Another unmissable album is David Darling’s Cello (1992), which features the titular instrument in both its acoustic and custom 8-string electric forms. The set is entirely improvised, built around deceptively simple arpeggios and motifs from which he unravels some of the most beautiful music to be found anywhere. Floating blissfully between jazz and classical, Cello further treats the border around either category as permeable, as so many other artists under producer Manfred Eicher’s purview have.

Primary among the genre-defiers is Louis Sclavis, whose quintet effort Rouge is graciously included in the new Touchstones. Released the same year as Cello, it finds the reed player and composer in the company of violinist Dominique Pifarély, bassist Bruno Chevillon, pianist François Raulin, and drummer Christian Ville. Rouge is significant for being Sclavis’s first for ECM. “It was my doorway into this very famous label,” Sclavis tells me by phone, “and the beginning of a very long story. Over the years it has become more and moreimportant for Manfred and I to work together and I record almost every one of my projects with him. It’s vital for an artist to have a label that follows you and all your iterations. In addition to helping me and so many other artists find their musical paths, recording for ECM has the added advantage of placing your music into hands all around the world. He fights to keep as many CDs in circulation as possible, so something you recorded thirty years ago is still available. This means the world to me, as I would consider every album I’ve done to be equally important on a personal level.” The inclusion of Rouge and all its wonders is proof positive of this philosophy and speaks to the vitality of ECM as an archive in recorded sound. It also reminds us that neither these nor any other 50 albums plucked from a catalog of over 1600 no more represent ECM than ECM represents them. The circularity of that relationship is the key to their longevity and more than justifies their trajectory into every fortunate ear.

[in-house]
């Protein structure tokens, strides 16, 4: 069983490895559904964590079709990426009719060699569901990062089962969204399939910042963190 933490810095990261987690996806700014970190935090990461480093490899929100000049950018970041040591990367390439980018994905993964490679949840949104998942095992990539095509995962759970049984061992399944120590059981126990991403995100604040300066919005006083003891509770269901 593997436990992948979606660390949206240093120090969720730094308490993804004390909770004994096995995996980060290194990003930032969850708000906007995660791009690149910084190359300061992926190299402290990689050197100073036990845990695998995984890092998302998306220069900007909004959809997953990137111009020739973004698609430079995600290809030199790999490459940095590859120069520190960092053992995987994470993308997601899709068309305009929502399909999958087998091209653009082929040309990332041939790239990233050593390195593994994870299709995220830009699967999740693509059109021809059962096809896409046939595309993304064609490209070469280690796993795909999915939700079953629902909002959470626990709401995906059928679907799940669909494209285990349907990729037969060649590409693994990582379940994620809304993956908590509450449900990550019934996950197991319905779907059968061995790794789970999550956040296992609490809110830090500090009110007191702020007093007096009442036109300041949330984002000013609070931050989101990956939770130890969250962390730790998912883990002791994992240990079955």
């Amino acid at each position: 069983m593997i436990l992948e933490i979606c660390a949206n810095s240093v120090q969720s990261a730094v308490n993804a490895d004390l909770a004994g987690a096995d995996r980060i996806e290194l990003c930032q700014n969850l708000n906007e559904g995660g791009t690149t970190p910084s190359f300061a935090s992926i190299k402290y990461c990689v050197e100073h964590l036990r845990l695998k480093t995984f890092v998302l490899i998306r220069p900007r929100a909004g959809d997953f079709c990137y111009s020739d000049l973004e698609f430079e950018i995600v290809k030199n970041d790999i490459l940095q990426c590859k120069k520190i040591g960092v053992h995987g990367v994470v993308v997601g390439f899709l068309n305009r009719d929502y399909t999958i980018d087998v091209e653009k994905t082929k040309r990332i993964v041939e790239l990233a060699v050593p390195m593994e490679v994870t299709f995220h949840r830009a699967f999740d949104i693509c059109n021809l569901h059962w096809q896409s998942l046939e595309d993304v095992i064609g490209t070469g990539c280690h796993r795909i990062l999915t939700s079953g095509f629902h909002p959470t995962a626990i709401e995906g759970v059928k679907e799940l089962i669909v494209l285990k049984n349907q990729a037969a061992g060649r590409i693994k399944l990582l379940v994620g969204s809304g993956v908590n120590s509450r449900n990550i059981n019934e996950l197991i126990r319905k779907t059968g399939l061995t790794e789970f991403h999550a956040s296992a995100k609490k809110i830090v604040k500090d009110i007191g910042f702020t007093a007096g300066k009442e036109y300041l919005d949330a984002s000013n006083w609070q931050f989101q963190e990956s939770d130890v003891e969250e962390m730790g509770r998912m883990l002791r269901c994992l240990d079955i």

Anniversary Touchstones II

(This article originally appeared in condensed form in the November 2019 issue of DownBeat magazine.)

Rabbia/Petrella/Aarset: Lost River (ECM 2609)

Lost River.jpg

Lost River

Michele Rabbia drums, electronics
Gianluca Petrella trombone, sounds
Eivind Aarset guitar, electronics
Recorded January 2018, ArteSuono Studio, Udine